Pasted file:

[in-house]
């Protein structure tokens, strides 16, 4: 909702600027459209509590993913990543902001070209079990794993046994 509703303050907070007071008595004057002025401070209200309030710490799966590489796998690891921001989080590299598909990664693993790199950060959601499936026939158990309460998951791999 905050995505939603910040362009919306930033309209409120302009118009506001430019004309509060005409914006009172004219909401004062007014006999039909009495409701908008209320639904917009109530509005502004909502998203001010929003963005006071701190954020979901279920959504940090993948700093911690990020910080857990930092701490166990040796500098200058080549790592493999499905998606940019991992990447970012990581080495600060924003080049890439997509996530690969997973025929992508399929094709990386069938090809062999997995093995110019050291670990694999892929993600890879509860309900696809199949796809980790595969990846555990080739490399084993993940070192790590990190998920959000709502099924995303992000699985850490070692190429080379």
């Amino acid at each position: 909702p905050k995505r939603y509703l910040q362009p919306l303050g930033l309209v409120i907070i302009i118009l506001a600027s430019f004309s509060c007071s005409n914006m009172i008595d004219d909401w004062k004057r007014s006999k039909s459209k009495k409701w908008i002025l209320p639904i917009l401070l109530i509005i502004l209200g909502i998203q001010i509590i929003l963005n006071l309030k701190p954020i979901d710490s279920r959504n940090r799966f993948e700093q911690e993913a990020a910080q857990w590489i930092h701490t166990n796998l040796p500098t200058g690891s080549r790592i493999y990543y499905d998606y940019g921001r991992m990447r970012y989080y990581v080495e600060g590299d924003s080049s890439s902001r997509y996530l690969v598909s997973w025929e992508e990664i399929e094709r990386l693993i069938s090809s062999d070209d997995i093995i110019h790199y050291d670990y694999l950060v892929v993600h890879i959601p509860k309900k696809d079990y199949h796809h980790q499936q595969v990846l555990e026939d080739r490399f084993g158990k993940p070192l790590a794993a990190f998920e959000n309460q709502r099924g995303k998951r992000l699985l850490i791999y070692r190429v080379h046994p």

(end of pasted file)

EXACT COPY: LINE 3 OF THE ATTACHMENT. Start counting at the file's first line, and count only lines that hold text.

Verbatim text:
């Amino acid at each position: 909702p905050k995505r939603y509703l910040q362009p919306l303050g930033l309209v409120i907070i302009i118009l506001a600027s430019f004309s509060c007071s005409n914006m009172i008595d004219d909401w004062k004057r007014s006999k039909s459209k009495k409701w908008i002025l209320p639904i917009l401070l109530i509005i502004l209200g909502i998203q001010i509590i929003l963005n006071l309030k701190p954020i979901d710490s279920r959504n940090r799966f993948e700093q911690e993913a990020a910080q857990w590489i930092h701490t166990n796998l040796p500098t200058g690891s080549r790592i493999y990543y499905d998606y940019g921001r991992m990447r970012y989080y990581v080495e600060g590299d924003s080049s890439s902001r997509y996530l690969v598909s997973w025929e992508e990664i399929e094709r990386l693993i069938s090809s062999d070209d997995i093995i110019h790199y050291d670990y694999l950060v892929v993600h890879i959601p509860k309900k696809d079990y199949h796809h980790q499936q595969v990846l555990e026939d080739r490399f084993g158990k993940p070192l790590a794993a990190f998920e959000n309460q709502r099924g995303k998951r992000l699985l850490i791999y070692r190429v080379h046994p």